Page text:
In 2013, news broke that Channing Tatum and John Milhiser (formerly of Saturday Night Live) were set to star in a gay romantic comedy from director Paul Feig, who was fresh off the massive success of Bridesmaids. The premise sounded endearing enough: A relative average Joey (Milhiser) lands a hunky hottie, played by the former “Sexiest Man Alive” himself, and can’t believe his good fortune. In the time-honored tradition of romantic comedies, hijinks ensue.
If you’re wondering why you haven’t heard of that movie, it’s because it never existed: Feig pitched executives the idea of the 21 Jump Street actor playing the lead, and his “pie-in-the-sky” choice trickled its way onto the internet as a genuine casting announcement. Nearly three years later, that film hasn’t been made with Tatum, Milhiser, or anyone else. In fact, there hasn’t been a gay studio comedy at all since Sacha Baron Cohen released Brüno in 2009, based on the flamboyant Austrian reporter Cohen originated on Da Ali G Show.
Even worse, there’s never been a comedy with a queer female lead that’s played in more than a thousand theaters. Ever. Thus far, the widest-ever release for a LGBT-themed comedy starring women was Lisa Cholodenko’s The Kids Are All Right in 2010, a movie that topped out at just 994 theaters. Kissing Jessica Stein, Jennifer Westfeldt’s 2001 rom-com hit about a “straight” woman in a same-sex relationship, hit its ceiling at 319. In contrast, the most recent Adam Sandler vehicle, Pixels, screened at 3,723 locations on its opening weekend. (Speaking of Sandler, it’s telling that the highest-grossing gay-themed comedy of the past decade is I Now Pronounce You Chuck And Larry, a film that preaches tolerance while promoting homophobic, unenlightened attitudes about gay men.)
This deficit is underscored by the recent 20th anniversary of The Birdcage, the Mike Nichols-directed film that broke box-office records when it was released in 1996. The movie was a historic smash, earning $120 million in theaters. In today’s dollars, that would be the equivalent of a $237 million haul—around what the most recent Star Trek and X-Men movies earned domestically. After The Birdcage opened on March 8, the film held on at number one for four weeks, while earning an additional $61 million overseas.
Its blockbuster success, however, was not unique: The Birdcage was just one of a string of profitable gay-themed comedies well-received by the public. Drag comedies like To Wong Foo, Thanks For Everything, Julie Newmar (which made the equivalent of $72 million back in 1995) and Victor Victoria (the equivalent of $83 million in 1982) also proved sizable hits. In addition, La Cage Aux Folles, the French film from which The Birdcage was adapted, was the most successful foreign film ever (the equivalent of $70 million in 1978) until the release of Crouching Tiger, Hidden Dragon in 2000.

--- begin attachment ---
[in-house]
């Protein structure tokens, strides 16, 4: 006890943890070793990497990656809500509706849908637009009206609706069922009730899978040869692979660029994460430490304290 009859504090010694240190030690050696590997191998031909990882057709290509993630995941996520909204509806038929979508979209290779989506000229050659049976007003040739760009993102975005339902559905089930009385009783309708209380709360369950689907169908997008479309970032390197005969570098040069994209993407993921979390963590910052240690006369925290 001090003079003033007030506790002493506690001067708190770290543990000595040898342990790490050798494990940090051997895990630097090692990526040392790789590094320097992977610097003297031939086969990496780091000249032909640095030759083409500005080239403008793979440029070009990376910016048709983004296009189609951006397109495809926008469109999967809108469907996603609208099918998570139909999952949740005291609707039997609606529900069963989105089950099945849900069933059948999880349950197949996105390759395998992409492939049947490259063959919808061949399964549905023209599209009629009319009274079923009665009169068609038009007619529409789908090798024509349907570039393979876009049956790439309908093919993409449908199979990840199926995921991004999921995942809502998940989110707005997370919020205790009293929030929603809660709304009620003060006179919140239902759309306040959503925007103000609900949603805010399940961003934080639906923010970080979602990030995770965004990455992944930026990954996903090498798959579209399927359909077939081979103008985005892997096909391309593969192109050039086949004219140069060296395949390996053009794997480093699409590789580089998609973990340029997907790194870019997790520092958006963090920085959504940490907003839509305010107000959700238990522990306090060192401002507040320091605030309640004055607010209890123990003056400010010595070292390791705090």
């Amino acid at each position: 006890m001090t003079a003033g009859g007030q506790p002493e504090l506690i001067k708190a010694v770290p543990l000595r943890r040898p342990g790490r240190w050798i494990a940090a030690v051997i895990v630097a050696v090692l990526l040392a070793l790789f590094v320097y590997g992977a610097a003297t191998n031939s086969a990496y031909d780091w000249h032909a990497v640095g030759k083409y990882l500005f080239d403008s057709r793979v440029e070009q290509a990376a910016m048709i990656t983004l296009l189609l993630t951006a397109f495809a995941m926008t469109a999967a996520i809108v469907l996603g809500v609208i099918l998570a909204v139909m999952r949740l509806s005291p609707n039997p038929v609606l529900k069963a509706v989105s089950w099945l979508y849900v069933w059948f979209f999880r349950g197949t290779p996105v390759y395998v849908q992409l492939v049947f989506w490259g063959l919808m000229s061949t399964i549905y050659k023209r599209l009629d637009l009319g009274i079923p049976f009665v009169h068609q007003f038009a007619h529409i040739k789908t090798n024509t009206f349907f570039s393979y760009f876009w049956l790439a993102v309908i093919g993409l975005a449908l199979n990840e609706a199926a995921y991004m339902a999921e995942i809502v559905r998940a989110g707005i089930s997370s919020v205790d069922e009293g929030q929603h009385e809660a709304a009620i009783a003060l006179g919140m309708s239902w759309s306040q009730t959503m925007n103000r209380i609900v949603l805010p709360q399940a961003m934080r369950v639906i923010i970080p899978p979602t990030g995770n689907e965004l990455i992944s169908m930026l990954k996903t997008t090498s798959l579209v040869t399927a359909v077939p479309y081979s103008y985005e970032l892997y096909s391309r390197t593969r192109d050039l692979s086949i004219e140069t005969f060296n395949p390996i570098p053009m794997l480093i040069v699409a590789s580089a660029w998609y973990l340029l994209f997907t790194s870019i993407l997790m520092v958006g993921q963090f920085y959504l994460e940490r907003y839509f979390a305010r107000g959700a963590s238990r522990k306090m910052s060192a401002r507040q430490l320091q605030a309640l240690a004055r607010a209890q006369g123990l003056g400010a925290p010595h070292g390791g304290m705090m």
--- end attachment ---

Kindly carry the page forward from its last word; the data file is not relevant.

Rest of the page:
When The Birdcage debuted, the L.A. Times’ Kenneth Turan suggested that there was a reason that gender-bending gay movies proved so successful. He wrote that these films “[demonstrate] that homosexuals, otherwise practically taboo on domestic screen… [are] acceptable to audiences if they were made up to look like the opposite sex.” In The Birdcage, Albert (Nathan Lane) is a nightclub diva who works in his partner Armand (Robin Williams)’s club. His drag name is “Starina.” Albert spends most of The Birdcage attempting to pass himself off as a Nancy Reagan clone (“Mrs. Coleman” grew up on Fisher Island and believes in a “return to traditional values”) at his son’s request, to impress the Republican parents of the young man’s girlfriend.
The following year, Kevin Kline starred in the decidedly non-drag In & Out. Kline plays Howard Brackett, a schoolteacher who is outed by a former student. His one-time pupil wins an Academy Award for playing a gay character (à la Tom Hanks in Philadelphia) and thanks Brackett in the speech for teaching him to be tolerant of others. There’s one problem: Howard is engaged to be married to Peggy (Joan Cusack) and he’s straight—or at least he thinks he is? His friends point out that he does own a lot of Barbra Streisand records. In & Out, which received acting nods at the Oscars and Golden Globes, made the equivalent of $121 million in 1997.